09:41pm Friday 10 July 2020

CSU researchers enhance life-saving medical invention

The world leaders in the field of clinical haemodynamics have enhanced the practical use of a life-saving medical invention by developing an index to assist clinical staff to monitor and intervene in a range of cardiovascular conditions.
Adjunct staff from the CSU School of Biomedical Sciences, senior lecturer Ms Veronica Madigan and Professor Brendan Smith, who is also a consultant anaesthetist and intensivist at Bathurst Base Hospital, have created the Smith Madigan Inotropy* Index, a new method for measurement of cardiovascular performance based on the Ultrasonic Cardiac Output Monitor – USCOM.
“The Smith Madigan Inotropy Index is a new parameter based on the unique measures of USCOM, a device we pioneered the use of and which is now being adopted world-wide,” Ms Madigan said.
“The Inotropy Index is an improvement on other measures of cardiovascular function because it provides a simple, non-invasive and painless method for identifying and treating many cardiovascular conditions including heart failure, hypertension and sepsis.”
Measurement of the Smith Madigan Inotropy Index can be performed in less than two minutes using the non-invasive USCOM, and replaces complex catheter based measurements that are invasive, time-consuming, costly, and are associated with the clinical risk of complications.

“The Inotropy Index allows for greater application of the USCOM in clinical practice. It will change the way we look at cardiovascular function, and is already saving lives and changing the management of sepsis and septic shock,” Ms Madigan said.

“We are currently working on incorporating these parameters into new clinical treatment algorithms to simplify and improve care of sepsis, heart failure, major surgery, circulatory disorders, and hypertension. At Bathurst Base Hospital, the Inotropy Index is saving lives in these complex diseases and is a major component of the ‘BUSH’ (Bathurst USCOM Haemodynamic) protocol for treatment of sepsis and septic shock.”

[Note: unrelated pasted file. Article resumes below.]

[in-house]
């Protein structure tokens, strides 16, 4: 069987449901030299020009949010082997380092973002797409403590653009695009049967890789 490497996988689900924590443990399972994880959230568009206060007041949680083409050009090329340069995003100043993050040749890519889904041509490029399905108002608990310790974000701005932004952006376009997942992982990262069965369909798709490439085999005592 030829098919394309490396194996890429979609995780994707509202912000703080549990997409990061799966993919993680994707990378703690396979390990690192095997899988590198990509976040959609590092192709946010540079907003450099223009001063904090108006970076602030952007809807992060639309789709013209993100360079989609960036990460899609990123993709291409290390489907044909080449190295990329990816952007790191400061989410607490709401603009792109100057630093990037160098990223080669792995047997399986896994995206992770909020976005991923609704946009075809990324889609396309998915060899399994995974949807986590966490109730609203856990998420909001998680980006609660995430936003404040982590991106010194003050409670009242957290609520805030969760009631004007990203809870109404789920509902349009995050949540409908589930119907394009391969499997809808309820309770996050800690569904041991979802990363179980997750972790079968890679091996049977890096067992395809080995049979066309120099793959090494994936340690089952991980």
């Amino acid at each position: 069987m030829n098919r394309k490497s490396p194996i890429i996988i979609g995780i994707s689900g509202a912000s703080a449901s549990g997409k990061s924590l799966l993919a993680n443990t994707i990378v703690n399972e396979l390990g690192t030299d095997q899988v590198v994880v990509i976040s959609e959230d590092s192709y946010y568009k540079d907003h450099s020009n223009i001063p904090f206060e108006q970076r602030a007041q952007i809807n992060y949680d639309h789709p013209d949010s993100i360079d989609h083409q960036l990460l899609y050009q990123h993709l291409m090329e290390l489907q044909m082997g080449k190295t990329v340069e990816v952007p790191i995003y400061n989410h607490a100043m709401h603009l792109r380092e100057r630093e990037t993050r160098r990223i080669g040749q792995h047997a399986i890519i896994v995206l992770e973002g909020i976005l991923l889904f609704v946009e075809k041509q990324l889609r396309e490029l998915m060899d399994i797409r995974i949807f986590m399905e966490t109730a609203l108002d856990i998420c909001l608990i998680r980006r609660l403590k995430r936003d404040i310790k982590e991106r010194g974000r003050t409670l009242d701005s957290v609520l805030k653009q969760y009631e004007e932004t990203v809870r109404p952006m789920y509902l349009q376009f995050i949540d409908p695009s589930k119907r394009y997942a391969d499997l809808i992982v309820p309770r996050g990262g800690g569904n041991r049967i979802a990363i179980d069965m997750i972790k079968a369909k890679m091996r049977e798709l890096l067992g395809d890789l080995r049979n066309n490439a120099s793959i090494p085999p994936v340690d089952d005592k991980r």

Professor Smith presented a study at the Society of Critical Care Medicine in January 2013 that demonstrated that had the ‘BUSH’ Protocol been adopted Australia-wide between 2006-2012, it would have potentially saved 8 237 lives.

The derivation and validation of the method was published in the British Journal of Anaesthesia by Professor Smith and Ms Madigan in May 2013, and represents six years of clinical research between the authors.

Media Officer     : Bruce Andrews
Telephone    : 02 63386084

Media Note:
Contact CSU Media to arrange interviews with Professor Brendan Smith.
* Inotropy is the power of the heart, sometimes called myocardial contractility, where ‘myo’ pertains to the muscular second layer portion of the heart. Thus the interest in the power of the heart (the inotropy) when the patient is sick with an illness or disease (like sepsis) that can depress or reduce the power or contractility of the heart. If the heart’s inotropy can be measured, which it can using the Smith Madigan Inotropy Index – SMII, clinicians can see how the myocardium is functioning; is it depressed, normal or over-stretched?  This will then help guide treatment of the patient.

Smith BE, Madigan VM, Non-invasive method for rapid bedside estimation of inotropy: Theory and preliminary clinical validation. British Journal of Anaesthesia 2013, DOI 10.1093/BJA/AET118

Smith BE, Phillips RA, Madigan V, West MJ. Decreased Mortality, Morbidity and Emergency Transport in Septic Shock; A New Protocol Based on Advanced Non-invasive Haemodynamics (USCOM) and Early Antibiotics. Critical Care Medicine 2012; 40(12):1023. doi: 10.1097/01.ccm.0000424114.76434.7a

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